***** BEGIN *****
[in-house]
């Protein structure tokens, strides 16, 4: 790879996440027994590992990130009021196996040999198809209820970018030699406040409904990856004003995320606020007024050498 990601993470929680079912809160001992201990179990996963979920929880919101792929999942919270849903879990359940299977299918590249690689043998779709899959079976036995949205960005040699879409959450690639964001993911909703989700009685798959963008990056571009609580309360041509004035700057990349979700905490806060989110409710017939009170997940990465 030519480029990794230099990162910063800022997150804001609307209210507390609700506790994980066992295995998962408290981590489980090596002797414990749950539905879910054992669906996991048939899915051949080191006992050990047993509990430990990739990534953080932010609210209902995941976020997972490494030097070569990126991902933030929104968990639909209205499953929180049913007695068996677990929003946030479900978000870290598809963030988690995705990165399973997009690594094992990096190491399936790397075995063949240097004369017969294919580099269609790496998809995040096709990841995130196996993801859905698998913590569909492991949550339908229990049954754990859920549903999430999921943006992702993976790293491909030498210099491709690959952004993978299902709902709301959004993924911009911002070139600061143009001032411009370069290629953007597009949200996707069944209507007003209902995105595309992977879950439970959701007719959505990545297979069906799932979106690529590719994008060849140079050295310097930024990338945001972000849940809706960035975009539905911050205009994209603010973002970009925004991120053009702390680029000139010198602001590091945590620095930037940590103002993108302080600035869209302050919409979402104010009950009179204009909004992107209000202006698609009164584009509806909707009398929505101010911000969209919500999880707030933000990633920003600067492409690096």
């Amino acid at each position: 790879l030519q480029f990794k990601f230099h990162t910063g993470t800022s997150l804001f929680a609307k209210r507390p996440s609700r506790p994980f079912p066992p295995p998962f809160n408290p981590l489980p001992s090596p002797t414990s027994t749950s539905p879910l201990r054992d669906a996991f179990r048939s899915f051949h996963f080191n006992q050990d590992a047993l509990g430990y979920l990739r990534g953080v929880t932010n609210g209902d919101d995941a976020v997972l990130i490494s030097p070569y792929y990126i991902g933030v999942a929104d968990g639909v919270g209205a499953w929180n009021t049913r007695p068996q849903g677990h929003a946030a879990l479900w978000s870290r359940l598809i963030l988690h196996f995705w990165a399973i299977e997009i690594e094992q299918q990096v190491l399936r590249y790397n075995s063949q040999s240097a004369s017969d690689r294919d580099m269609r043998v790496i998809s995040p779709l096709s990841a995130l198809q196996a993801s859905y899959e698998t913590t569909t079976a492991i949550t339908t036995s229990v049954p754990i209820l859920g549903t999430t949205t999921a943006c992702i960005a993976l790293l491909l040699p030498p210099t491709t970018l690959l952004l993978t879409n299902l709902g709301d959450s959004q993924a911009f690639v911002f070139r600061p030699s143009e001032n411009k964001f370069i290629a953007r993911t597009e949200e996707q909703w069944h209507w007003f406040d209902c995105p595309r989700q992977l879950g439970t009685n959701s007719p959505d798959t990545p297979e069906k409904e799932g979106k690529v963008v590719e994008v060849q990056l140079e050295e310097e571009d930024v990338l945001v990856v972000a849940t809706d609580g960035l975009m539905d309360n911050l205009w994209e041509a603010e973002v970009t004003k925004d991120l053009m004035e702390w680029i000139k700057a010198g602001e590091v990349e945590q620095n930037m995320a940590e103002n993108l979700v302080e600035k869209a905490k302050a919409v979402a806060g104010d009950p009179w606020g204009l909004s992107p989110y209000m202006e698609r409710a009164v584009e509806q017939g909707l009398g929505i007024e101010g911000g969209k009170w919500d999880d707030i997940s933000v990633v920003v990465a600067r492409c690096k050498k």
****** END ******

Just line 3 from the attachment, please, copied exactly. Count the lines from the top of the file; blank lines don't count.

């Amino acid at each position: 790879l030519q480029f990794k990601f230099h990162t910063g993470t800022s997150l804001f929680a609307k209210r507390p996440s609700r506790p994980f079912p066992p295995p998962f809160n408290p981590l489980p001992s090596p002797t414990s027994t749950s539905p879910l201990r054992d669906a996991f179990r048939s899915f051949h996963f080191n006992q050990d590992a047993l509990g430990y979920l990739r990534g953080v929880t932010n609210g209902d919101d995941a976020v997972l990130i490494s030097p070569y792929y990126i991902g933030v999942a929104d968990g639909v919270g209205a499953w929180n009021t049913r007695p068996q849903g677990h929003a946030a879990l479900w978000s870290r359940l598809i963030l988690h196996f995705w990165a399973i299977e997009i690594e094992q299918q990096v190491l399936r590249y790397n075995s063949q040999s240097a004369s017969d690689r294919d580099m269609r043998v790496i998809s995040p779709l096709s990841a995130l198809q196996a993801s859905y899959e698998t913590t569909t079976a492991i949550t339908t036995s229990v049954p754990i209820l859920g549903t999430t949205t999921a943006c992702i960005a993976l790293l491909l040699p030498p210099t491709t970018l690959l952004l993978t879409n299902l709902g709301d959450s959004q993924a911009f690639v911002f070139r600061p030699s143009e001032n411009k964001f370069i290629a953007r993911t597009e949200e996707q909703w069944h209507w007003f406040d209902c995105p595309r989700q992977l879950g439970t009685n959701s007719p959505d798959t990545p297979e069906k409904e799932g979106k690529v963008v590719e994008v060849q990056l140079e050295e310097e571009d930024v990338l945001v990856v972000a849940t809706d609580g960035l975009m539905d309360n911050l205009w994209e041509a603010e973002v970009t004003k925004d991120l053009m004035e702390w680029i000139k700057a010198g602001e590091v990349e945590q620095n930037m995320a940590e103002n993108l979700v302080e600035k869209a905490k302050a919409v979402a806060g104010d009950p009179w606020g204009l909004s992107p989110y209000m202006e698609r409710a009164v584009e509806q017939g909707l009398g929505i007024e101010g911000g969209k009170w919500d999880d707030i997940s933000v990633v920003v990465a600067r492409c690096k050498k």